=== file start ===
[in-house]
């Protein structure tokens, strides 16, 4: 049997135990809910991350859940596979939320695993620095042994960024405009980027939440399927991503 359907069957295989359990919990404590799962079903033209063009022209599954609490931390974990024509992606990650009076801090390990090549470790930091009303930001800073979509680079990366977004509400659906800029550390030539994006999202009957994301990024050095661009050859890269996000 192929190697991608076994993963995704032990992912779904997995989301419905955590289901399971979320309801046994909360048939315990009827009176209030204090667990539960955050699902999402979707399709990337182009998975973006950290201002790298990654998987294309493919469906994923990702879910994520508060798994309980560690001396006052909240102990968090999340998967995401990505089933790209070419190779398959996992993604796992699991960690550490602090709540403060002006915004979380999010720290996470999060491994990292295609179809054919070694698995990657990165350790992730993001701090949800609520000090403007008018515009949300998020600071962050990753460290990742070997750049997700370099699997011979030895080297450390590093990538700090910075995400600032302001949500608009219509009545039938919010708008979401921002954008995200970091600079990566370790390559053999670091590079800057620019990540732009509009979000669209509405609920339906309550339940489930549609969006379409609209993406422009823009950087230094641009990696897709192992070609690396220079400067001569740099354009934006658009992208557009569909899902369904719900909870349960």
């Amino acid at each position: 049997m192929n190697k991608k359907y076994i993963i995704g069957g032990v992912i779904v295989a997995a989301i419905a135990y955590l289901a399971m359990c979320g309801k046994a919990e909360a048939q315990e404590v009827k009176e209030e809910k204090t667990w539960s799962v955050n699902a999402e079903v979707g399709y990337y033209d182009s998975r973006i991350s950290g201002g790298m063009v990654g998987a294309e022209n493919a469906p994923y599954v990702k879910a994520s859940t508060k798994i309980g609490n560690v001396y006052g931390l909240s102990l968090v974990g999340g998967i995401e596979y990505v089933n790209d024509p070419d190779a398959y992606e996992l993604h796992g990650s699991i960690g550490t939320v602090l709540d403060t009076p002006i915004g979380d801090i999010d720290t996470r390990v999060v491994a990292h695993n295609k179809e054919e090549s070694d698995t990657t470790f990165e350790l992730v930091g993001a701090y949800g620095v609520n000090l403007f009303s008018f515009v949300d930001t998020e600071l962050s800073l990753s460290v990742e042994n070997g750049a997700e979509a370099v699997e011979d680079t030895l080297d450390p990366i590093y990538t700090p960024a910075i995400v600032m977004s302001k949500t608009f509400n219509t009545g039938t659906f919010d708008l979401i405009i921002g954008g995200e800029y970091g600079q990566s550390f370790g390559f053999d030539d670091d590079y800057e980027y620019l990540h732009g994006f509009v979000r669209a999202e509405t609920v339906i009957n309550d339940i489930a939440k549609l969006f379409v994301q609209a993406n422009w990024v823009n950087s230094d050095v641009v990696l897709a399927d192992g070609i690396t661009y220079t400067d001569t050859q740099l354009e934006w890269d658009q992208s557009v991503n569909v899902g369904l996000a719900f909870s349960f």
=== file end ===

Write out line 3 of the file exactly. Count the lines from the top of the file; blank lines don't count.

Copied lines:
């Amino acid at each position: 049997m192929n190697k991608k359907y076994i993963i995704g069957g032990v992912i779904v295989a997995a989301i419905a135990y955590l289901a399971m359990c979320g309801k046994a919990e909360a048939q315990e404590v009827k009176e209030e809910k204090t667990w539960s799962v955050n699902a999402e079903v979707g399709y990337y033209d182009s998975r973006i991350s950290g201002g790298m063009v990654g998987a294309e022209n493919a469906p994923y599954v990702k879910a994520s859940t508060k798994i309980g609490n560690v001396y006052g931390l909240s102990l968090v974990g999340g998967i995401e596979y990505v089933n790209d024509p070419d190779a398959y992606e996992l993604h796992g990650s699991i960690g550490t939320v602090l709540d403060t009076p002006i915004g979380d801090i999010d720290t996470r390990v999060v491994a990292h695993n295609k179809e054919e090549s070694d698995t990657t470790f990165e350790l992730v930091g993001a701090y949800g620095v609520n000090l403007f009303s008018f515009v949300d930001t998020e600071l962050s800073l990753s460290v990742e042994n070997g750049a997700e979509a370099v699997e011979d680079t030895l080297d450390p990366i590093y990538t700090p960024a910075i995400v600032m977004s302001k949500t608009f509400n219509t009545g039938t659906f919010d708008l979401i405009i921002g954008g995200e800029y970091g600079q990566s550390f370790g390559f053999d030539d670091d590079y800057e980027y620019l990540h732009g994006f509009v979000r669209a999202e509405t609920v339906i009957n309550d339940i489930a939440k549609l969006f379409v994301q609209a993406n422009w990024v823009n950087s230094d050095v641009v990696l897709a399927d192992g070609i690396t661009y220079t400067d001569t050859q740099l354009e934006w890269d658009q992208s557009v991503n569909v899902g369904l996000a719900f909870s349960f």